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Pill RevolutionAired May 9, 2000 - 1:39 p.m. ET
THIS IS A RUSH TRANSCRIPT. THIS COPY MAY NOT BE IN ITS FINAL FORM AND MAY BE UPDATED.
LOU WATERS, CNN ANCHOR: Forty years ago today, a tiny pill gave women enormous power to choose. Since then, the birth control pill has been taken by hundreds of millions of women.
And, as CNN's Garrick Utley reports, it has broken new ground in society and in medicine.
GARRICK UTLEY, CNN CORRESPONDENT (voice-over): Long before Gloria Feldt moved to New York City to live and work, she lived, married and became a mother at age 16 in a small farming community in West Texas.
GLORIA FELDT, PRES., PLANNED PARENTHOOD: Our parents didn't talk to us about sex, and birth control, forget it. I mean, nobody would even utter those words.
UTLEY: By age 20 she had three children. That was in 1962.
FELDT: It was at that point, mercifully, that the pill entered my life. As soon as I heard about it, I knew, yes, give me that pill, give me that pill now.
UTLEY: That is what other women were demanding as the pill helped to fuel the 1960s' spirit of freedom and rebellion against tradition. Suddenly, a woman could plan a career first, and family and babies later.
From the lyrics of the new rock music to the rise of the feminist movement, "make love not war" was more than a rallying cry against authority. It echoed the belief of young men and women that in the ultimate intimacy of sex, authority resided with the individuals alone.
(on camera): And there was something else about the pill. When it was introduced, the fear of AIDS still lay 20 to 25 years in the future. That meant, for the first in human history, men and women coming of age in the 1960s and '70s, the baby boomers, could enjoy a sexual relationship free from the fear of an unwanted pregnancy or a potentially fatal disease.
(voice-over): The first oral contraceptive was then, as now, 95 to 99 percent effective. It was also much stronger than today. DR. CAROLYN WESTHOFF, COLUMBIA PRESBYTERIAN MEDICAL CENTER: When the pill was first developed, we really didn't have any idea of how small a dose would be necessary. The pill that I first took when I was a college student had a dose four times higher then the dose many young women are using today.
UTLEY: And how safe is the pill today?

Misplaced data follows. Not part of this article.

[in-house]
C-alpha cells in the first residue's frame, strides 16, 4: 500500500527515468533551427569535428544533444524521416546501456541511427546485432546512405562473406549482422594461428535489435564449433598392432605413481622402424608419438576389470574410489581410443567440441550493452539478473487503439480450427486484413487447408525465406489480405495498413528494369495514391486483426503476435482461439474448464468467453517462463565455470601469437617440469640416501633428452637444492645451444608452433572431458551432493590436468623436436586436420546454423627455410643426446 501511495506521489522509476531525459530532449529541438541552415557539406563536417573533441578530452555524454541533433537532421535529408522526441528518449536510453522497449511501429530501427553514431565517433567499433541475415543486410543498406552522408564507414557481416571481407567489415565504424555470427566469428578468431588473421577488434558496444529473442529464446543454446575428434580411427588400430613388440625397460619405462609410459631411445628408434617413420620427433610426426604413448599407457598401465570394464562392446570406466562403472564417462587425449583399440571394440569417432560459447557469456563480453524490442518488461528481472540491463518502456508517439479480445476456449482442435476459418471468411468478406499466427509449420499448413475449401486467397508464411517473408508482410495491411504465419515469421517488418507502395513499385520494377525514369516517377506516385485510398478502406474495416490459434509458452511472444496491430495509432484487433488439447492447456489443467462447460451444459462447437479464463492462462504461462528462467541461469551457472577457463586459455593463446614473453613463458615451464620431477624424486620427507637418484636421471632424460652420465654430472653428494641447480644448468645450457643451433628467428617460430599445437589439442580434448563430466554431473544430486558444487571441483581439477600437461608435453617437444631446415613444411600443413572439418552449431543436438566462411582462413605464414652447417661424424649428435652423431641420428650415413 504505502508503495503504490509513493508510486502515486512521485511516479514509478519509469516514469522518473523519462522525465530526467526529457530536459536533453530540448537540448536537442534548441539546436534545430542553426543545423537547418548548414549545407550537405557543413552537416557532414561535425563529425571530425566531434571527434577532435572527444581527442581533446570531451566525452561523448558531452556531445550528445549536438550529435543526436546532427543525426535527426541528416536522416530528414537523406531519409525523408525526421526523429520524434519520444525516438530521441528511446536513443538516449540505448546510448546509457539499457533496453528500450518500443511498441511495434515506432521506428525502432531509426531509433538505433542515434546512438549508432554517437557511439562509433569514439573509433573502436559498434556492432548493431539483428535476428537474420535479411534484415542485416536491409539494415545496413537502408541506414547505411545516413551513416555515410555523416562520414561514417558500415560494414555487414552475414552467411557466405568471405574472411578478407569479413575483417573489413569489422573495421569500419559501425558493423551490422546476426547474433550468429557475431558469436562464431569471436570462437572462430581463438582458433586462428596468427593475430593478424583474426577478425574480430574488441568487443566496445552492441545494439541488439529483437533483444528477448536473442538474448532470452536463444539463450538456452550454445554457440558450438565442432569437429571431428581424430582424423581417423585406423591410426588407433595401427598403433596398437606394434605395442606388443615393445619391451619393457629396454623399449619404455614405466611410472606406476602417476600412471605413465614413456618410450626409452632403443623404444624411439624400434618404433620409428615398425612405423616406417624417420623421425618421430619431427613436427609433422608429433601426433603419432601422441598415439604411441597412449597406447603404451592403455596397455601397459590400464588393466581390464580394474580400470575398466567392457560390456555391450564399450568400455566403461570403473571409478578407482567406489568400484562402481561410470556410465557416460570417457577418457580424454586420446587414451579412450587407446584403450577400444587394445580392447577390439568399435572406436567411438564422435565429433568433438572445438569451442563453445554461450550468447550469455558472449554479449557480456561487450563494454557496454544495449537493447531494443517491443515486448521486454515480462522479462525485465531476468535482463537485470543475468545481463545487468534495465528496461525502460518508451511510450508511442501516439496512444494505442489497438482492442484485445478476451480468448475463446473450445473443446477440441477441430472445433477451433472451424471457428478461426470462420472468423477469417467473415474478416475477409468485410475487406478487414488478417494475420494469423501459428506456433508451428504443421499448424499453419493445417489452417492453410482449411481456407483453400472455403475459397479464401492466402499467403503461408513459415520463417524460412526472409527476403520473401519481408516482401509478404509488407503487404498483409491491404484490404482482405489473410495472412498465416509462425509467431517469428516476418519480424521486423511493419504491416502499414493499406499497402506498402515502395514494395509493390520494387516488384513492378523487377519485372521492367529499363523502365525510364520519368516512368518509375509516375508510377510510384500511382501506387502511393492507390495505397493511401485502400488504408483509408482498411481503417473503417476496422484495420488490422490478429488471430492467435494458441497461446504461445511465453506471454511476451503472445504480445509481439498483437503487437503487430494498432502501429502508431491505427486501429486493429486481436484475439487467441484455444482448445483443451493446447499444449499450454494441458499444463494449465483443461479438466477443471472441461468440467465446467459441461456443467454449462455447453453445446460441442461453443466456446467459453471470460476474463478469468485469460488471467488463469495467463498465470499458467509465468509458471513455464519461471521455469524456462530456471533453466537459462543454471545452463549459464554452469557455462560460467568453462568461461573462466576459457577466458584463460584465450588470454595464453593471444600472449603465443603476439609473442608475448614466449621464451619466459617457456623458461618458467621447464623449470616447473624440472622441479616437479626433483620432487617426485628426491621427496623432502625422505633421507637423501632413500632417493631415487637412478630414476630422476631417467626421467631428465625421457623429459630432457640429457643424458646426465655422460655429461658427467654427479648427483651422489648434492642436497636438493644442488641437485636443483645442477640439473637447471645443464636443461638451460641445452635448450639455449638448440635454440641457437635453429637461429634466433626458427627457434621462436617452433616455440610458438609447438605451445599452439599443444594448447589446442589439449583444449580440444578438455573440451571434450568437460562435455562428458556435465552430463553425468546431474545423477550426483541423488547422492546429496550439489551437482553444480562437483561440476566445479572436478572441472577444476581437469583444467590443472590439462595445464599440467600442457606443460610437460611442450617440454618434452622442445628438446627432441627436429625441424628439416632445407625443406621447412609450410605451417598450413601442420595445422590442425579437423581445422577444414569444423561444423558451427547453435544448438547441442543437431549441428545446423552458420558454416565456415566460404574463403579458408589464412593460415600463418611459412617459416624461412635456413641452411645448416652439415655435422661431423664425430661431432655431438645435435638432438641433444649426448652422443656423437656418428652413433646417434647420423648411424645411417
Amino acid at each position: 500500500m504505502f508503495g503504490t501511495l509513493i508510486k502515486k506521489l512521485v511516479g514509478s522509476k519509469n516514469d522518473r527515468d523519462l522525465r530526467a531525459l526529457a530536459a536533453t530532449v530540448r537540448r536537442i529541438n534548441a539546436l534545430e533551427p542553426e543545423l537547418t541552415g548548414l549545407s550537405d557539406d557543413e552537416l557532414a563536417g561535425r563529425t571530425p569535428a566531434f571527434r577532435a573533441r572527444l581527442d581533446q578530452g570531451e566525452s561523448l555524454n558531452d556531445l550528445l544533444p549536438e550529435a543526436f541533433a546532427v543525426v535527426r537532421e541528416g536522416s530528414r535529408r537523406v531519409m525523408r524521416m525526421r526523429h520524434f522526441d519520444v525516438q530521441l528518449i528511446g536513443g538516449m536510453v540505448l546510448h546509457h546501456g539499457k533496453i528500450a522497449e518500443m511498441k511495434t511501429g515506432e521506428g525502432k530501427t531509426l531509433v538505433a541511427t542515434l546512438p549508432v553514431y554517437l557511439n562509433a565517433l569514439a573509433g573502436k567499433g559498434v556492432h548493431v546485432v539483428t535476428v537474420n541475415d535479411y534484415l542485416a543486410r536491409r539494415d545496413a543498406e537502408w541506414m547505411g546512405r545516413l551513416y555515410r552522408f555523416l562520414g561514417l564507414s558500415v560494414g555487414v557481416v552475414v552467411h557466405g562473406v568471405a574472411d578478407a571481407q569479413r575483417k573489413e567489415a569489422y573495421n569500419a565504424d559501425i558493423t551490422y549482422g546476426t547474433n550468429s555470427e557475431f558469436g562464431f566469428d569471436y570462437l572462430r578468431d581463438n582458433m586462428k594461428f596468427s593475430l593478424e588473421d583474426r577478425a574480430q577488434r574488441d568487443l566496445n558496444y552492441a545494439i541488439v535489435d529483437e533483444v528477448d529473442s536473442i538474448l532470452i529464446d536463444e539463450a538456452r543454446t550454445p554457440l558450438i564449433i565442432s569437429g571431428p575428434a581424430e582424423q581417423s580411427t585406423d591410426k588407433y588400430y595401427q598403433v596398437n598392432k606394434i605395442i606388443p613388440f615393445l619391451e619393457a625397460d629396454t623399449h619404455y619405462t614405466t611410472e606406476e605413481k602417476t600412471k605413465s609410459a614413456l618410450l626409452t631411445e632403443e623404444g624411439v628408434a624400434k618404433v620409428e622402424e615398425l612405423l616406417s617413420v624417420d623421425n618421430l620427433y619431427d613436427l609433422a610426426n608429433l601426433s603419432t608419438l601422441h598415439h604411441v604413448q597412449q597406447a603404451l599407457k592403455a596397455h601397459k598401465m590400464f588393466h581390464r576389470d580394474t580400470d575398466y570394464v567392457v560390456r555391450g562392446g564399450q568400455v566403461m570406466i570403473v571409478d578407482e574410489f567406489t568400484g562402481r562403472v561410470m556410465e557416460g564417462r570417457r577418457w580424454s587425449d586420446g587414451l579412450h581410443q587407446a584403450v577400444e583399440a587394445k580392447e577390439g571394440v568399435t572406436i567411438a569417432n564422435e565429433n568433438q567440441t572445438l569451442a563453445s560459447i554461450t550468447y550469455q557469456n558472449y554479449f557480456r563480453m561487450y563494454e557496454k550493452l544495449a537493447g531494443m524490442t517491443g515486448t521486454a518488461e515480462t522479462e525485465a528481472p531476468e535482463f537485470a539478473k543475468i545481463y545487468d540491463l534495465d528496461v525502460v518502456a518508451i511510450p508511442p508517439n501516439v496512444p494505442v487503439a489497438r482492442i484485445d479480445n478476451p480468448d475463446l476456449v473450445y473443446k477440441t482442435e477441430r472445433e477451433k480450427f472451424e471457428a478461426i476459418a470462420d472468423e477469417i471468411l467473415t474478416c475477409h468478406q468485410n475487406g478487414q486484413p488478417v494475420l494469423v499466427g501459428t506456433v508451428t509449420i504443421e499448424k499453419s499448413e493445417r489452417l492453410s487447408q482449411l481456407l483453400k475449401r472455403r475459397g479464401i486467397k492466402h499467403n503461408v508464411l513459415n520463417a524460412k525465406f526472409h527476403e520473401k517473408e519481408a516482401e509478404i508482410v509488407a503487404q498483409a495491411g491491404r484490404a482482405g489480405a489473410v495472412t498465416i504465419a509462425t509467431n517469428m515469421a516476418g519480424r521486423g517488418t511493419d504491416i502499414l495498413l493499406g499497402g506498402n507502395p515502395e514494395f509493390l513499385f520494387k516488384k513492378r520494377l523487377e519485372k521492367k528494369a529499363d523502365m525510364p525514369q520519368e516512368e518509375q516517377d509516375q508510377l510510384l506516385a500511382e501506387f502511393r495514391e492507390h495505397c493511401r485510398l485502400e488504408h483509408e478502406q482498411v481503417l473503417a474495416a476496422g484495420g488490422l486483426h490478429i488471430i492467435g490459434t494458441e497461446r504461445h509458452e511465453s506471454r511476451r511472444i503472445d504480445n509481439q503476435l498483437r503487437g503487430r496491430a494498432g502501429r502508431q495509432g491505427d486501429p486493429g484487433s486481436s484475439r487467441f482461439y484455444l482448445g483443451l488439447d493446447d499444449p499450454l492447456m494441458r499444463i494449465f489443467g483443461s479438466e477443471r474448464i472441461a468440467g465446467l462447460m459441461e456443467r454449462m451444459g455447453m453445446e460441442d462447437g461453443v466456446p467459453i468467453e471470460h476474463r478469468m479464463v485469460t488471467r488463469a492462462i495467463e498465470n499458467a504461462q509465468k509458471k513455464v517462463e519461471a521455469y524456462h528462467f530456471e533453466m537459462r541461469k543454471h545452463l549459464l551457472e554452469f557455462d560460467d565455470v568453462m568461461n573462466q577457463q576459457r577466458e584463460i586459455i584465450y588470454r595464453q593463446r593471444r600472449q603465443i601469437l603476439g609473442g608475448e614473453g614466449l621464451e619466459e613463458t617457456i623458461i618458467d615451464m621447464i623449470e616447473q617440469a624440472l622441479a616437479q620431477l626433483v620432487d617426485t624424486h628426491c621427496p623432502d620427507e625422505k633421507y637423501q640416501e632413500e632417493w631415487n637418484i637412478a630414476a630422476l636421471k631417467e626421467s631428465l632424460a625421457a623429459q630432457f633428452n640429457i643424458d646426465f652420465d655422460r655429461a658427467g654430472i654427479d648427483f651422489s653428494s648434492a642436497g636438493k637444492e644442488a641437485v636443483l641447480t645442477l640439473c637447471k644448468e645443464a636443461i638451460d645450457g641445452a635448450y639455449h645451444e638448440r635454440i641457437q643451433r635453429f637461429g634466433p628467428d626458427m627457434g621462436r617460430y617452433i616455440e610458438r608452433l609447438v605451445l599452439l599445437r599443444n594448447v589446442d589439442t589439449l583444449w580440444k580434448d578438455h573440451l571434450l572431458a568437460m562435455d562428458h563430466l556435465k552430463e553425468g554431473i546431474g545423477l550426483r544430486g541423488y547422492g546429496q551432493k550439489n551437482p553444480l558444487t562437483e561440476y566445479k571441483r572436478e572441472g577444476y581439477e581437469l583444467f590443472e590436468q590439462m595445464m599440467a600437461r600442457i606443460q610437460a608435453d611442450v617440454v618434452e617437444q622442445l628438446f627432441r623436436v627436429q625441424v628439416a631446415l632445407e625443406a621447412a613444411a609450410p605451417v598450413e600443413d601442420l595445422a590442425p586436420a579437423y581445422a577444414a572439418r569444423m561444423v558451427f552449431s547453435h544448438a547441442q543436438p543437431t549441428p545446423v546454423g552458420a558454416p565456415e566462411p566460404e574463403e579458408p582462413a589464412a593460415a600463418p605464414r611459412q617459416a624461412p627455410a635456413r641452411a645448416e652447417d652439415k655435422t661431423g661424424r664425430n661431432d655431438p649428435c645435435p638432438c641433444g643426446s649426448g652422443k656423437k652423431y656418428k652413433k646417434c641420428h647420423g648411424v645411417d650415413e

WESTHOFF: The risks that we saw that were associated with stroke and heart attack were really risks that occurred with a very high dose pills, and we abandoned those almost 30 years ago already. For a long time now, we've been using really safe pills, and I wish that everybody understood how very safe they are.
UTLEY: Today, the pill is the most popular form of birth control that is reversible, three-quarters of American women of child-bearing age have used it. And what lies in the future?
WESTHOFF: I think we're going to continue to have pills, and that might be the fundamental form of hormonal contraception, but we will also see more and more hormones delivered in injections, implants, patches to wear on the skin, rings to go in the vagina, perhaps things that can be inhaled.
FELDT: I am looking at trying to do this in January or February.
UTLEY: For Gloria Feldt's work in Planned Parenthood, those new contraceptives could be important. But in her personal life, after having her three children, it was the pill that made the difference, as she thinks it has for men, as well as women.
FELDT: That aspect of what the pill has brought I think is often overlooked, simply enabling women and men to have a much more equal kind of personal relationship, and a much less stressful personal relationship.
UTLEY: But a relationship in which the woman will still bear the responsibility for avoiding pregnancy. Male hormones are proving more difficult to regulate for contraceptive purposes, and so a pill for men is still a work in progress.
Garrick Utley, CNN, New York.
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